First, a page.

As in other states, the bill introduced by the Cuomo administration Thursday evening has a list of diseases that qualify for medical marijuana as well as a broad list of symptoms patients must exhibit to obtain the drug. New York’s program would cover nearly a dozen diseases—relatively few compared to some states—including cancer, HIV or AIDS, Parkinson’s disease, spinal cord injuries, multiple sclerosis, epilepsy and Huntington’s disease. The drug could also be used to treat severe or chronic pain, severe nausea and severe or persistent muscle spasms.

The state Health Department could later add to the list of qualifying diseases and symptoms, although overturning the smoking ban would have to be taken up in the Legislature.

It is unclear what dosage amounts will be allowed under the governor’s bill, but the Compassionate Care Act would have allowed no more the more than 2 ounces of marijuana in a 30-day period. That would be on par with most other states, which range from 2 to 2.5 ounces. (The exceptions include Alaska, which allows just one ounce, and Washington, with 24 ounces.)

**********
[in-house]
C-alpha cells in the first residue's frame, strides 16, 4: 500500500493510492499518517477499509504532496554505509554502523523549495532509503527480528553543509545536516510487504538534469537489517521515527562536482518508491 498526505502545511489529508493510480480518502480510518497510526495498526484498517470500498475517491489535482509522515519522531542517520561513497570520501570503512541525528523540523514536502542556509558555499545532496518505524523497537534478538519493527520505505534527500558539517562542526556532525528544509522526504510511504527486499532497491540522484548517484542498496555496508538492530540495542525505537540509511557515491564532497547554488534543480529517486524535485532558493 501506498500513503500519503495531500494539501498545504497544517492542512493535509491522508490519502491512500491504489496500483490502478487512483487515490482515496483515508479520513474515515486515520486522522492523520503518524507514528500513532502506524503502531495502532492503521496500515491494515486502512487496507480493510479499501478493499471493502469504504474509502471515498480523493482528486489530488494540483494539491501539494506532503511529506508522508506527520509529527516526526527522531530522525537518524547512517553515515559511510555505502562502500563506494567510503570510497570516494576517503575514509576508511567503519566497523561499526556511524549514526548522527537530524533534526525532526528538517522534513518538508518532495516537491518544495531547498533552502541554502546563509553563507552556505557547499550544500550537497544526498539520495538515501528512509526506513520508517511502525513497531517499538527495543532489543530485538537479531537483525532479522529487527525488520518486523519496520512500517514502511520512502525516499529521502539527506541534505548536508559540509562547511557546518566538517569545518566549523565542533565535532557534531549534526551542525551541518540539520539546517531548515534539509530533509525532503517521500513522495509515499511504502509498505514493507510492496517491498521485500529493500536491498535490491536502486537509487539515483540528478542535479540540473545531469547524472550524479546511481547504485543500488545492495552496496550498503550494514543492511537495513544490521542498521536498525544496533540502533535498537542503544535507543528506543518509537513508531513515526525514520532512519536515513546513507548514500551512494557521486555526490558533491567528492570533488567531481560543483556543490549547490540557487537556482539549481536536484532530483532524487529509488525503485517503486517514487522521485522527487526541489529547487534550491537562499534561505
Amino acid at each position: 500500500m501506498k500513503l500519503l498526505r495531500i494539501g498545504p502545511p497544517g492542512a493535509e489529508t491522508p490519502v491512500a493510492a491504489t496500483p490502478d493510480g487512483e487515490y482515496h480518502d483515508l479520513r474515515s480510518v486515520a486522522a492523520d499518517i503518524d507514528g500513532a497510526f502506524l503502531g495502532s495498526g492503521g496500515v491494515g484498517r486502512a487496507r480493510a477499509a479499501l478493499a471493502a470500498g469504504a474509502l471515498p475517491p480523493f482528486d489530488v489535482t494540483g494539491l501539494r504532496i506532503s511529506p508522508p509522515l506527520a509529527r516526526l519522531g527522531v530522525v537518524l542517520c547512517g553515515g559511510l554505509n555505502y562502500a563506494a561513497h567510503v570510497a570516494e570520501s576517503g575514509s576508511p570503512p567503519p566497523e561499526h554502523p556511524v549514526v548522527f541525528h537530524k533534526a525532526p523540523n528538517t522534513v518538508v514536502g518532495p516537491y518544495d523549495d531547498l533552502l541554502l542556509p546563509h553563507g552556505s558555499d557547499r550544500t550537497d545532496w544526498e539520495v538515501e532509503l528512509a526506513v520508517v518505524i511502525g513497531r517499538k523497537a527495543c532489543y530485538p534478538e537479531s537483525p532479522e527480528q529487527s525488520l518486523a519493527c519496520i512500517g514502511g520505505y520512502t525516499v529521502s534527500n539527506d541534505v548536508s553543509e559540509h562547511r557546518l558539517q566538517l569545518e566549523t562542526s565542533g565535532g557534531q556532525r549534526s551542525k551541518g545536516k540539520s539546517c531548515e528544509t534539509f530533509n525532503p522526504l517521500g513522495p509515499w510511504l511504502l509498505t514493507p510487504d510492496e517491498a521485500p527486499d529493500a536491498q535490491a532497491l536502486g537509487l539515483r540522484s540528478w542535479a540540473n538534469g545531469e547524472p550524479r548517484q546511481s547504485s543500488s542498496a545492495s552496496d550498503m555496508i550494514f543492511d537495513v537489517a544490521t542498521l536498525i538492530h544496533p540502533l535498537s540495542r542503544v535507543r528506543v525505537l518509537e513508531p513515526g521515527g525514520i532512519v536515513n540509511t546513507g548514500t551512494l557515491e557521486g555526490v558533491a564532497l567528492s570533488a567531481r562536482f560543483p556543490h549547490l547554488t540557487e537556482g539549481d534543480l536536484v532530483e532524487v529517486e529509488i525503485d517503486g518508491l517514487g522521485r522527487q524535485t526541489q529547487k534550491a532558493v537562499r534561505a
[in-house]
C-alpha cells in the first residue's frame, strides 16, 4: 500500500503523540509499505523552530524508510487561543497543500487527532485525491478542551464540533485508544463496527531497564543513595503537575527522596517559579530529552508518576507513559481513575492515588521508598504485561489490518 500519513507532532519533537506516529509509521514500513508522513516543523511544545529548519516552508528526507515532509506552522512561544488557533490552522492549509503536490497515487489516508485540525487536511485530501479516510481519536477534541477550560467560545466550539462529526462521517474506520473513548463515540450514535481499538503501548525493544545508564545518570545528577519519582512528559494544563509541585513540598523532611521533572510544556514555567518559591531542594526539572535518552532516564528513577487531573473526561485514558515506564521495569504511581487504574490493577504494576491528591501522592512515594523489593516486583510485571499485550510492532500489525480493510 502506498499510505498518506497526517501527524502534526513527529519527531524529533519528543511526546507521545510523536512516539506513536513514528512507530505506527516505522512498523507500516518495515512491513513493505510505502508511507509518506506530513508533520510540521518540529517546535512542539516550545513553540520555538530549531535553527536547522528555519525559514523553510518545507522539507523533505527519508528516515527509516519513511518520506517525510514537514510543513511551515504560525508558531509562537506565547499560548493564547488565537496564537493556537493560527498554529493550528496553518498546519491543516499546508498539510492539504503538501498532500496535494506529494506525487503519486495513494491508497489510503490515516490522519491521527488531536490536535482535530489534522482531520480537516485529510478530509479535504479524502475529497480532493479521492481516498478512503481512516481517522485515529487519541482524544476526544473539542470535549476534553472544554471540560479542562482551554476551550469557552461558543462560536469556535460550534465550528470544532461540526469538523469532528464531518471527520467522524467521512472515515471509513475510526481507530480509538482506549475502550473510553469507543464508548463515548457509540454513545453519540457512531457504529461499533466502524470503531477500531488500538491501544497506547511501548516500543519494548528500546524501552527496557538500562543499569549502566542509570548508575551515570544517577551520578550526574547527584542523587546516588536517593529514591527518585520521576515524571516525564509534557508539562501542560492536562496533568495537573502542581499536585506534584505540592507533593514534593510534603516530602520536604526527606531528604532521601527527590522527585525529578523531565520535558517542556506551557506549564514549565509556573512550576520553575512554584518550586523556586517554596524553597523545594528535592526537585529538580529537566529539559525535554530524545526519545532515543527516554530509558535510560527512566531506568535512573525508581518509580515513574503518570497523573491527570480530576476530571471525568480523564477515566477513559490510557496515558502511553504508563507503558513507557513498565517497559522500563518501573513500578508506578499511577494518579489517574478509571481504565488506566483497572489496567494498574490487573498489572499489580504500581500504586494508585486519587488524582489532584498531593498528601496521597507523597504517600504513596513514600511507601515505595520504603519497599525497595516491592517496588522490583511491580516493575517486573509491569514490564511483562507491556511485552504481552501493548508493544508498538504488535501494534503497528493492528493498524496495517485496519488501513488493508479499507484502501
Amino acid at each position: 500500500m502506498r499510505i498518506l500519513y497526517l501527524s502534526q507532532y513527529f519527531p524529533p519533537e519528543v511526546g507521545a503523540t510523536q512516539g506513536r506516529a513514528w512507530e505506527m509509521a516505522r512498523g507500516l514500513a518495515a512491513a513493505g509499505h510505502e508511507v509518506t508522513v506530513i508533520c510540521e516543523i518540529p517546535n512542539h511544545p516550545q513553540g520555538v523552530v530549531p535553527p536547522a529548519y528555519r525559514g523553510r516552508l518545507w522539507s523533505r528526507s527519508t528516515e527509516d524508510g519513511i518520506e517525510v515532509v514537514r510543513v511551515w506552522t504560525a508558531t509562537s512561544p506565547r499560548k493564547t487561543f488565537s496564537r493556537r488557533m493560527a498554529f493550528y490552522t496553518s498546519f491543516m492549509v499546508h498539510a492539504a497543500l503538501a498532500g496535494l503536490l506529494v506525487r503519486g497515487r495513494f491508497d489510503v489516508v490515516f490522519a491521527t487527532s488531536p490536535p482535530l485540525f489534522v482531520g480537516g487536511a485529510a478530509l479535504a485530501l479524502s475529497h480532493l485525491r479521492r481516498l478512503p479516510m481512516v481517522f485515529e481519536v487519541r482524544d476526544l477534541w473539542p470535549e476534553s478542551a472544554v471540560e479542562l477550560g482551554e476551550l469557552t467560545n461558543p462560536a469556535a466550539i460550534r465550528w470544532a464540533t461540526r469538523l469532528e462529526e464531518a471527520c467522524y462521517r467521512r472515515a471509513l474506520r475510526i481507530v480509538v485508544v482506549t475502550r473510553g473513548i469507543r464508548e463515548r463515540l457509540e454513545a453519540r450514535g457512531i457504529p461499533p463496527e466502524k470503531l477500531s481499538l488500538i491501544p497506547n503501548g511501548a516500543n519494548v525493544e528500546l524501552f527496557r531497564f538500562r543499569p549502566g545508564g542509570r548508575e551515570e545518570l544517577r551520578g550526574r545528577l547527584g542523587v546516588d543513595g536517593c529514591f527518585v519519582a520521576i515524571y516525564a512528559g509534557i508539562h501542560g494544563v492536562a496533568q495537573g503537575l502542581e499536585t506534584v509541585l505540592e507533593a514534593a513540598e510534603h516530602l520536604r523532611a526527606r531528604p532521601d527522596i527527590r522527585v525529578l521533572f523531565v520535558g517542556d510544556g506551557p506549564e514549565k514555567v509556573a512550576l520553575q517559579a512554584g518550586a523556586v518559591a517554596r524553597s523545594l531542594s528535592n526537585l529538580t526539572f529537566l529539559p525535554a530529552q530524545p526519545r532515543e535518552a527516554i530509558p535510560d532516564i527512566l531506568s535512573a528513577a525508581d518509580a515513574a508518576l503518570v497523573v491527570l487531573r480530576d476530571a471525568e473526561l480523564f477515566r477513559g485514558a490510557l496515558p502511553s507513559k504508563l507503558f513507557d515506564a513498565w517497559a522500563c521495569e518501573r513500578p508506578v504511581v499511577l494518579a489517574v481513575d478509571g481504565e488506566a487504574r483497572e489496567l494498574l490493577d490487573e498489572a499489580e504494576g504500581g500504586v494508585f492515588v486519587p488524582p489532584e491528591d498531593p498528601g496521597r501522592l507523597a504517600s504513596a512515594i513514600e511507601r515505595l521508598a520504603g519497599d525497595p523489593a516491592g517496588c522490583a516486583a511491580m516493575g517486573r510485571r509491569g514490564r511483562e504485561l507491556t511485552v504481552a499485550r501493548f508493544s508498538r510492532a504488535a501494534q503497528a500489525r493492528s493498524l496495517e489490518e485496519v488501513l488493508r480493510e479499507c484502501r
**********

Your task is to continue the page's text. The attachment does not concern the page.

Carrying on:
Patients under the age of 18 would be allowed to use medical marijuana in New York, but the application for registry would have to be made by a person over the age of 21 and a parent or legal guardian must be designated as a caregiver to the patient. Many states have similar laws allowing the use of medical marijuana for minors. Only Connecticut and Delaware ban the use by minors.

For all the concerns that critics still have with the final bill, Savino said the important thing is that those who need medical marijuana will have access to  it in as soon as 18 months. 

“We didn’t have anything in New York last week,” Savino said. “We will have a program. You can always expand that program, you can always improve that program. But the important thing is you have the program.” 

Click here to see how the New York legislation compares to other medical marijuana laws: Medical Marijuana, State by State

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Ashley Hupfl
Jon Lentz
is City & State’s editor-in-chief.